Brushing aside a military ultimatum and his deepening isolation, President Mohammed Morsi of Egypt declared on Tuesday that he was the legitimate leader of the country and blamed the spiralling and violent national crisis on what he repeatedly called the corrupt “remnants of the former regime” overthrown in the 2011 revolution.
In an emotional and rambling speech broadcast live on state television that extended past midnight into Wednesday morning, Mr. Morsi called on both his supporters and opponents to put aside their disagreements and unite behind him, and hinted strongly that the country could fall into chaos if they did not.
“I am the president of Egypt,” Mr. Morsi said, invoking again and again what he called his constitutional mandate to remain in power.
“The remnants of the former regime, they are fighting against our democracy,” he said, referring to the toppled government of his predecessor, Hosni Mubarak. “If they come back to the people they will be rejected. They are accustomed to corruption, rigging elections, sucking dry the blood of the people.” He added: “They cannot thrive in democracy.”
It was Mr. Morsi’s most extensive rebuttal to the growing calls on him to resign from an ever-widening spectrum of the Egyptian population after a year-long tenure that has been riven with turmoil and growing disenchantment with him and his Islamist supporters.
Mr. Morsi also demanded that the Egyptian military rescind its ultimatum against him, which his supporters have described as the prelude to a military coup.
Mr. Morsi’s defiant message came amid a new outbreak of armed and lethal political violence as protesters massed to call for his ouster. As the clock ticked on the military’s two-day ultimatum for the president to ease the crisis, high-ranking aides abandoned him and dozens of his supporters were hit by birdshot. At least seven people were reported killed.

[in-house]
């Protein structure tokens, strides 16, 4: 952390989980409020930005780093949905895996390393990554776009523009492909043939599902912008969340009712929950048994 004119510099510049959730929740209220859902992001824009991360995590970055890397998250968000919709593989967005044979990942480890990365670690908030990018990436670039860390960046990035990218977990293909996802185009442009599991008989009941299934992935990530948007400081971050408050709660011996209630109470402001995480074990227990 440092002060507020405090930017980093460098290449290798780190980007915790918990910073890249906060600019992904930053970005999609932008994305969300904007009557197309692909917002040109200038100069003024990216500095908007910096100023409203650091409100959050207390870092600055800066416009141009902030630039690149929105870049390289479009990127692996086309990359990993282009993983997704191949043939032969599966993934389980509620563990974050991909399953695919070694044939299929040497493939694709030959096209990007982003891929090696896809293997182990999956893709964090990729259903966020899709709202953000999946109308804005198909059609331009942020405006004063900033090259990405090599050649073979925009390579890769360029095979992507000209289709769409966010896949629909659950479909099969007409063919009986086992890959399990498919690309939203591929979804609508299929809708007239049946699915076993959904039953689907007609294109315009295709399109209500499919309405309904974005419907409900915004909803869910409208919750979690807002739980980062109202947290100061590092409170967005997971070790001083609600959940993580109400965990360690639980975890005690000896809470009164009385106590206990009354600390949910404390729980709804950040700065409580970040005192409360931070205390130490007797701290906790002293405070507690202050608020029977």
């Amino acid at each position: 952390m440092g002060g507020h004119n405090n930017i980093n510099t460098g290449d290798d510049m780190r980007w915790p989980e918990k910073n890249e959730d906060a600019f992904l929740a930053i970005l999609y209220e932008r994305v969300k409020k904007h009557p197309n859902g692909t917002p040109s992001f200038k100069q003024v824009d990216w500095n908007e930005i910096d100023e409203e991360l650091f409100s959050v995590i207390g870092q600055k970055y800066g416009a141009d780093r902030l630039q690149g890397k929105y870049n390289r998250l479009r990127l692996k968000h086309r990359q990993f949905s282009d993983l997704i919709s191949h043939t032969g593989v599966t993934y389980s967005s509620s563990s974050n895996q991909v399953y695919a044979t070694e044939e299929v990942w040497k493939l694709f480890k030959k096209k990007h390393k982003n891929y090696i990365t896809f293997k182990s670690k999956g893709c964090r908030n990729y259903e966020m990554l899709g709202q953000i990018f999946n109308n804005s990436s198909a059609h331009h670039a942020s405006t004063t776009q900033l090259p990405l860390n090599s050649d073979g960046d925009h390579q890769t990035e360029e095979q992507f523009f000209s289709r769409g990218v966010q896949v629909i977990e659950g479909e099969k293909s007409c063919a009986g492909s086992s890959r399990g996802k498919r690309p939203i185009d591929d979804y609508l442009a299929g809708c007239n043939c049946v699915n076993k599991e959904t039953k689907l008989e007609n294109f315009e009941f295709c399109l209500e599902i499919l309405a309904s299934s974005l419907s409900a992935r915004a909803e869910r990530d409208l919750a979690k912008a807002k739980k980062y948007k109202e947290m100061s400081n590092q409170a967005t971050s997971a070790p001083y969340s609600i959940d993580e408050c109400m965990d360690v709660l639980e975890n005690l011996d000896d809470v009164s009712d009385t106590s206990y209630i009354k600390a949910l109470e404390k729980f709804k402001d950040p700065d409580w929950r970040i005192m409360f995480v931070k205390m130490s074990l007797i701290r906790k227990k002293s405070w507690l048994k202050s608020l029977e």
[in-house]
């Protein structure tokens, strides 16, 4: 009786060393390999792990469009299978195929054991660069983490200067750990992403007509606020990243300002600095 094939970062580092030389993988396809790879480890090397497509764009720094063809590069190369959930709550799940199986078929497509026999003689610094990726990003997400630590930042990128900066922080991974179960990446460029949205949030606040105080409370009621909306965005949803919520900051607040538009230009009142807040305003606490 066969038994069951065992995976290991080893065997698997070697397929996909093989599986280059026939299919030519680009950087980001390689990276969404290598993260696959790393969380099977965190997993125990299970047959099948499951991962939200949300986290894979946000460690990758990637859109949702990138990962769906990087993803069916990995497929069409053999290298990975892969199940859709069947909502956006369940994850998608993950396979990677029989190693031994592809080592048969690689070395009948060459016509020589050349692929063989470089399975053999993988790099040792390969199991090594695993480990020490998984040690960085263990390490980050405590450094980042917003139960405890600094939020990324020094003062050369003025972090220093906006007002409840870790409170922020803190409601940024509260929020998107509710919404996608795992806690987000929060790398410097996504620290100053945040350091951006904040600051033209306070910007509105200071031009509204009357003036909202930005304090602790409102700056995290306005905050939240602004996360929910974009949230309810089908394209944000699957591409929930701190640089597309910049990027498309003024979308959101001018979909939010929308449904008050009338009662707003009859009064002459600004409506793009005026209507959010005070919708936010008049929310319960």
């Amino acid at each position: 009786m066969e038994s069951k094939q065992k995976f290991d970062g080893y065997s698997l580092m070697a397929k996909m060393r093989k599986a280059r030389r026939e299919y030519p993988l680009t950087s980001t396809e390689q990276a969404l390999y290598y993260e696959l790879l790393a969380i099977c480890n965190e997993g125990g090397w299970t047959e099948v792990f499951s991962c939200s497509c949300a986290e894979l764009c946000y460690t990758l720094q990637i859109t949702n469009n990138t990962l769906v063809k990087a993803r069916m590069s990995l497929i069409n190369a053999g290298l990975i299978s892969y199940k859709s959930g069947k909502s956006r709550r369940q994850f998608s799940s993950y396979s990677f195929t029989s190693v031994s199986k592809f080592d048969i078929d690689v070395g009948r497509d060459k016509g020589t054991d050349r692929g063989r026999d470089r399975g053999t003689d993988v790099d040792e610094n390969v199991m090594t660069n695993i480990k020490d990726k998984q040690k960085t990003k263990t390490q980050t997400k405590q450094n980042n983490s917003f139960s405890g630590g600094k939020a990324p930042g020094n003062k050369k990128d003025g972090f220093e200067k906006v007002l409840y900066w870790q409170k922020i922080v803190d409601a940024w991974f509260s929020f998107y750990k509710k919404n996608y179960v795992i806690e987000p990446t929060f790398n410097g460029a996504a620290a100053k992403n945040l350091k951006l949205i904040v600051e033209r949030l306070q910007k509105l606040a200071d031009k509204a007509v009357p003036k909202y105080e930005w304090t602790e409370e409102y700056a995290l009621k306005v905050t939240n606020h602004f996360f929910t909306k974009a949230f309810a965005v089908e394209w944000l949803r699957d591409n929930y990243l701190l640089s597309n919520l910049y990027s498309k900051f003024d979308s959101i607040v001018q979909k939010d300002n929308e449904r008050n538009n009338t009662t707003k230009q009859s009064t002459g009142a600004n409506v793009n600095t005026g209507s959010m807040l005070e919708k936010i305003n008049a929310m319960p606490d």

For the third consecutive day, anti-Morsi protesters packed Tahrir Square in central Cairo and filled the street in front of the main presidential palace while starting a new sit-in in front of a second palace, where Mr. Morsi has been working since last week. They chanted for the end of his rule of the country one year after he rode to victory as Egypt’s first democratically elected president.
At the same time on Tuesday, reinforcing the sense of impending showdown, thousands of Mr. Morsi’s Islamist supporters demonstrated in the Cairo suburb of Nasr City and in front of Cairo University. Armed assailants firing birdshot and throwing rocks killled three people and wounded at least 90, police officials said. In a second location, a Cairo neighbourhood once considered a stronghold of support for the president’s conservative allies, a gunfight erupted as pro-Morsi marchers entered the neighbourhood. An angry mob chased them away, and stripped and beat a man presumed to be among the supporters.
Foreign Minister Mohamed Kamel Amr resigned, bringing to six the number of ministers to announce their resignations since the outbreak of mass anti-Morsi protests on Sunday, although the prime minister’s office said in a statement that they would continue to carry out their duties.
Other state institutions also undermined Mr. Morsi’s grip on the state, with a court ruling ordering the removal of the Morsi-appointed prosecutor general, Talaat Abdallah, and moving to reinstate a prosecutor first appointed by President Hosni Mubarak before his ouster in the Arab Spring euphoria of 2011.
Also on Tuesday, Egypt’s largest ultraconservative Islamist group and its political arm, the Nour Party, joined the call for early presidential elections and the formation of a caretaker cabinet. The group did not heed the original calls to protests against Mr. Morsi but appears to have been influenced by the turnout.
The delicate interplay between Mr. Morsi and the military’s top officer, General Abdul-Fattah el-Sisi, was fraught with risks for both men, and for the nation. Faced with fuel shortages, dwindling hard currency reserves and worries about its wheat supplies, Egypt urgently needs a government stable and credible enough to manage difficult and disruptive economic reforms. A move by the military to force the Brotherhood from power, despite its electoral victories, could set off an Islamist backlash in the streets that would make stability and economic growth even more elusive.